Sunday, November 30, 2014

A Farmer and a Clown Have A Very Good Day: The Farmer and the Clown by Marla Frazee

In a landscape surrounded by a whole lot of nothing, an angular farmer is grimly spearing some hay bales with his pitchfork, when out of the corner of his eye, he sees something colorful in motion.

It is a circus train in the distance, and as it bounces over the plains, he see something (someone?) fall from the caboose.

He hurries toward the place and sees that it's a little clown, in a red suit, peaked cap, with a big clown smile.

What to do? The farmer leads the little one toward the farmhouse, shows the small clown how to wash up, and gives him some dinner. With his big red smile washed away, the little clown looks small and sad, so the farmer tries to coax a small smile with some hat tricks with his wide black hat.

The next day the farmer sets off with the little clown on his shoulders. Together they milk the cow and feed the chickens, and the farmer shows off again, juggling the eggs from their nests, as the little guy laughs. They take a picnic out on the prairie and have a fine time together.

But then they hear a sound:


The circus train has come back for the little clown! The clown family on the train waves happily, and the little clown jumps for joy to see them. But then, he turns to the tall farmer and, wrapping his arms around the farmer, hugs him tightly. The farmer gives him a kiss and a wave, but the little clown has something else he wants to do: he gives the farmer his tall red hat, and the farmer gives him his wide black hat as a remembrance as well, and the farmer, wearing the red cap, begins the long walk back--alone again. Or is he?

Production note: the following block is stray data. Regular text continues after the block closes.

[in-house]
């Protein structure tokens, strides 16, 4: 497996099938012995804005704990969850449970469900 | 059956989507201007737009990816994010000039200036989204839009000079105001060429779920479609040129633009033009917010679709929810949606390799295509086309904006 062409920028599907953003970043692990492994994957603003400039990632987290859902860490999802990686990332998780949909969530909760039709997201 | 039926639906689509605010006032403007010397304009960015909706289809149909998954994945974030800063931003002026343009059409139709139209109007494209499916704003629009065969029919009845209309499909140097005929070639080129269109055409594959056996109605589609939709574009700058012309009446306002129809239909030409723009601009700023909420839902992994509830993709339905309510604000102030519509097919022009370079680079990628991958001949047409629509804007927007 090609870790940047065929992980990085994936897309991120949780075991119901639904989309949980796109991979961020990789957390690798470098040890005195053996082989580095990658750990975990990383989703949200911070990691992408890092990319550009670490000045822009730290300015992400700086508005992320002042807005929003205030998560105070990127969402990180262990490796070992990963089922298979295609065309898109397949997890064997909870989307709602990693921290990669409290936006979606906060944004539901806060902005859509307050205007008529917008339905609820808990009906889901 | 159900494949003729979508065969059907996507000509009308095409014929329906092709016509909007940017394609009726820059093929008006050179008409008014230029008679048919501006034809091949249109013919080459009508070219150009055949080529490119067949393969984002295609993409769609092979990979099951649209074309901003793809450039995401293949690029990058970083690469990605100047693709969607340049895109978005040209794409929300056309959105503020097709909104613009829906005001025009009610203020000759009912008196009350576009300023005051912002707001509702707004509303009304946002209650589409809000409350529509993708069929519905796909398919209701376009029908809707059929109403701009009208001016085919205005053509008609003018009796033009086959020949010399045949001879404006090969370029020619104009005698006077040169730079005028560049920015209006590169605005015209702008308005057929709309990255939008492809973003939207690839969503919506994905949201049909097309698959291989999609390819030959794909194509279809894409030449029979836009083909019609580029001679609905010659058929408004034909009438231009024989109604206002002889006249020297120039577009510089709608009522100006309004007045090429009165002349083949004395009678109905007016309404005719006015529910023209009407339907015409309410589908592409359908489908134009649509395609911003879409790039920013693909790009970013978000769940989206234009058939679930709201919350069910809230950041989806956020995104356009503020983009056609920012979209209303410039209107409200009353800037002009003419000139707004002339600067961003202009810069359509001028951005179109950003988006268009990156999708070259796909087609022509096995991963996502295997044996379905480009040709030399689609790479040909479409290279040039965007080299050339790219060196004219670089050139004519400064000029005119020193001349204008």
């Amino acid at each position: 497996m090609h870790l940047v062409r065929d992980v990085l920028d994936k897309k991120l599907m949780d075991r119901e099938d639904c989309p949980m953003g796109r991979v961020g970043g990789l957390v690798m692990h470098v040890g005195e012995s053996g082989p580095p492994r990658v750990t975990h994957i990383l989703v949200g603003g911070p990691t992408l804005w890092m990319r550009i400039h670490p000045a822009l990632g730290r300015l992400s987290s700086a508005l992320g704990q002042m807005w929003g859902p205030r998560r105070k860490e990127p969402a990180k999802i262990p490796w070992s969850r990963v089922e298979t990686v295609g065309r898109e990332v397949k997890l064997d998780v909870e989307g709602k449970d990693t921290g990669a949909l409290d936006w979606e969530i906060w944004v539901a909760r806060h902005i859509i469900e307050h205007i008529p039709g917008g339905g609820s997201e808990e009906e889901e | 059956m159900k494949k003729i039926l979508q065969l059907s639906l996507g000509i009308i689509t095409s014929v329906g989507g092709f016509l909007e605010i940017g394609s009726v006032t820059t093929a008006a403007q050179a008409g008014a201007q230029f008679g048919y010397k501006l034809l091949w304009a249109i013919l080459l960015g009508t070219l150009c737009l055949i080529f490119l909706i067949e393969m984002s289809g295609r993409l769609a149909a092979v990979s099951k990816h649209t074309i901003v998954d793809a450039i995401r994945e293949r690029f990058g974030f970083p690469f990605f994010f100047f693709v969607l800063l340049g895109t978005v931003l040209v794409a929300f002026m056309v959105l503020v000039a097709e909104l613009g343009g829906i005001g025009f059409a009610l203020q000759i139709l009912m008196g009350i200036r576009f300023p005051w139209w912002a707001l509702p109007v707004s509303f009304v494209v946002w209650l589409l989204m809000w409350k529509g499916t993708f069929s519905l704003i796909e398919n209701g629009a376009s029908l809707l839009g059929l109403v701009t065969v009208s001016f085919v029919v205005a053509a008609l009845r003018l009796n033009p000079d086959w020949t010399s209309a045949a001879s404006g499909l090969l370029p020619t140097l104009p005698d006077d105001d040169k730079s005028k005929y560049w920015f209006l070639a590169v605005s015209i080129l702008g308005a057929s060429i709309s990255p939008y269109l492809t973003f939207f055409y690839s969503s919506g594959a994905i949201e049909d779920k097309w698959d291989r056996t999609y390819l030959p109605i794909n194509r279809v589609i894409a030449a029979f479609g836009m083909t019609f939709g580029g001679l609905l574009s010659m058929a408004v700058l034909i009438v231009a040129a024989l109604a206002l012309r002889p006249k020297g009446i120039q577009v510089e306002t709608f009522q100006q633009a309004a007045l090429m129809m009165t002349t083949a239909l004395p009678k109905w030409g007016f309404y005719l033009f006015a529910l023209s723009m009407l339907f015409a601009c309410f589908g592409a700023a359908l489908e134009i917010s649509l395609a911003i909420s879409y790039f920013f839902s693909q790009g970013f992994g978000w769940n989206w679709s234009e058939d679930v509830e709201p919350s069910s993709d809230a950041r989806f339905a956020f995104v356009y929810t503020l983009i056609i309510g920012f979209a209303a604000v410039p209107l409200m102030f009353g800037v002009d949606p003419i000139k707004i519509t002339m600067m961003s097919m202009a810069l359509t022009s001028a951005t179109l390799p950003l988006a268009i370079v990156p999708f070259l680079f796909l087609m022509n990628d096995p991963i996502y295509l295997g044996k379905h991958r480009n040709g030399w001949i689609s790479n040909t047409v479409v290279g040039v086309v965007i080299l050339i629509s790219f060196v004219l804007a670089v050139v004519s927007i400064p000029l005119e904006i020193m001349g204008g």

Marla Frazee's newest, The Farmer and the Clown (Beach Lane, 2014), is a wordless picture book that says a lot. In a still, dun-colored landscape, a bit of life and color comes into the old farmer's world and leaves him changed. Frazee's two characters, small in the perspective of an endless "greige" landscape, speak multitudes about loneliness and longing. Multiple Caldecott honors (for All the World and A Couple of Boys Have the Best Week Ever) testify to Frazee's mastery of a variety of styles to say a lot with a little. Sharp-eyed "readers" will spot a surprise for the farmer when he looks back that forecasts some fun ahead, a wry touch that ends this book on the upbeat.

New York Times reviewer and author Grace Lin says, "An artist of a wordless picture book must be meticulous, carefully using the tools of color and composition to elicit an emotional experience just as a poet uses words. Marla Frazee's The Farmer and the Clown accomplishes this lofty goal beautifully…the entire book, with Frazee's perfect pacing of images and use of negative space, light and shadow, is true poetry."

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